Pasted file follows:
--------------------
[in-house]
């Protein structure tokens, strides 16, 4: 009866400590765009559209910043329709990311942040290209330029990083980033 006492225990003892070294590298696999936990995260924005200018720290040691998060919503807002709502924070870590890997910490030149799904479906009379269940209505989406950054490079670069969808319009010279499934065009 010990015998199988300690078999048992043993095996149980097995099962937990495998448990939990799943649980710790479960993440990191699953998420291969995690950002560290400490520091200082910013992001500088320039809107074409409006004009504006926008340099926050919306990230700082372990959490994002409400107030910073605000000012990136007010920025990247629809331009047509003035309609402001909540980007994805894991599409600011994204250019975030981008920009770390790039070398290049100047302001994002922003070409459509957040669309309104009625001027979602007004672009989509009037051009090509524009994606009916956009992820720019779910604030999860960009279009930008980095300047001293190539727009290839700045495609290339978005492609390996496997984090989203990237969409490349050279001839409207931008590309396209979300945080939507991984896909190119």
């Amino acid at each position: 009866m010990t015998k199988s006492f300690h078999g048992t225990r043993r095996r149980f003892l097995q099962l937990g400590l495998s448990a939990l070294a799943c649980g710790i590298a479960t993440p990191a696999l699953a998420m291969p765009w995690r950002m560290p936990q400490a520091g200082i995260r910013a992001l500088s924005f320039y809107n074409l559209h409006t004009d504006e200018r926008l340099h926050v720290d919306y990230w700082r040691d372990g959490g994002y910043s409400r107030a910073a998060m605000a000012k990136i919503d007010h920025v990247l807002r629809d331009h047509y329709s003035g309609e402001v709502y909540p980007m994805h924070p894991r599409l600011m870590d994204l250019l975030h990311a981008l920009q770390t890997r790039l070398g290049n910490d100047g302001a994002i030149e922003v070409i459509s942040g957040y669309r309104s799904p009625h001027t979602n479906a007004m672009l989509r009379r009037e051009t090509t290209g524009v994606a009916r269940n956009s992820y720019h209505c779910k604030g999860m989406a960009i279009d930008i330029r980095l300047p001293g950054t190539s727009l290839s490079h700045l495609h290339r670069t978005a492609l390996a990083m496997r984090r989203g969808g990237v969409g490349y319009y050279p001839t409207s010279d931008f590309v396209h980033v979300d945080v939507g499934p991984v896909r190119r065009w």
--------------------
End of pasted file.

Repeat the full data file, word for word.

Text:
[in-house]
């Protein structure tokens, strides 16, 4: 009866400590765009559209910043329709990311942040290209330029990083980033 006492225990003892070294590298696999936990995260924005200018720290040691998060919503807002709502924070870590890997910490030149799904479906009379269940209505989406950054490079670069969808319009010279499934065009 010990015998199988300690078999048992043993095996149980097995099962937990495998448990939990799943649980710790479960993440990191699953998420291969995690950002560290400490520091200082910013992001500088320039809107074409409006004009504006926008340099926050919306990230700082372990959490994002409400107030910073605000000012990136007010920025990247629809331009047509003035309609402001909540980007994805894991599409600011994204250019975030981008920009770390790039070398290049100047302001994002922003070409459509957040669309309104009625001027979602007004672009989509009037051009090509524009994606009916956009992820720019779910604030999860960009279009930008980095300047001293190539727009290839700045495609290339978005492609390996496997984090989203990237969409490349050279001839409207931008590309396209979300945080939507991984896909190119």
């Amino acid at each position: 009866m010990t015998k199988s006492f300690h078999g048992t225990r043993r095996r149980f003892l097995q099962l937990g400590l495998s448990a939990l070294a799943c649980g710790i590298a479960t993440p990191a696999l699953a998420m291969p765009w995690r950002m560290p936990q400490a520091g200082i995260r910013a992001l500088s924005f320039y809107n074409l559209h409006t004009d504006e200018r926008l340099h926050v720290d919306y990230w700082r040691d372990g959490g994002y910043s409400r107030a910073a998060m605000a000012k990136i919503d007010h920025v990247l807002r629809d331009h047509y329709s003035g309609e402001v709502y909540p980007m994805h924070p894991r599409l600011m870590d994204l250019l975030h990311a981008l920009q770390t890997r790039l070398g290049n910490d100047g302001a994002i030149e922003v070409i459509s942040g957040y669309r309104s799904p009625h001027t979602n479906a007004m672009l989509r009379r009037e051009t090509t290209g524009v994606a009916r269940n956009s992820y720019h209505c779910k604030g999860m989406a960009i279009d930008i330029r980095l300047p001293g950054t190539s727009l290839s490079h700045l495609h290339r670069t978005a492609l390996a990083m496997r984090r989203g969808g990237v969409g490349y319009y050279p001839t409207s010279d931008f590309v396209h980033v979300d945080v939507g499934p991984v896909r190119r065009w």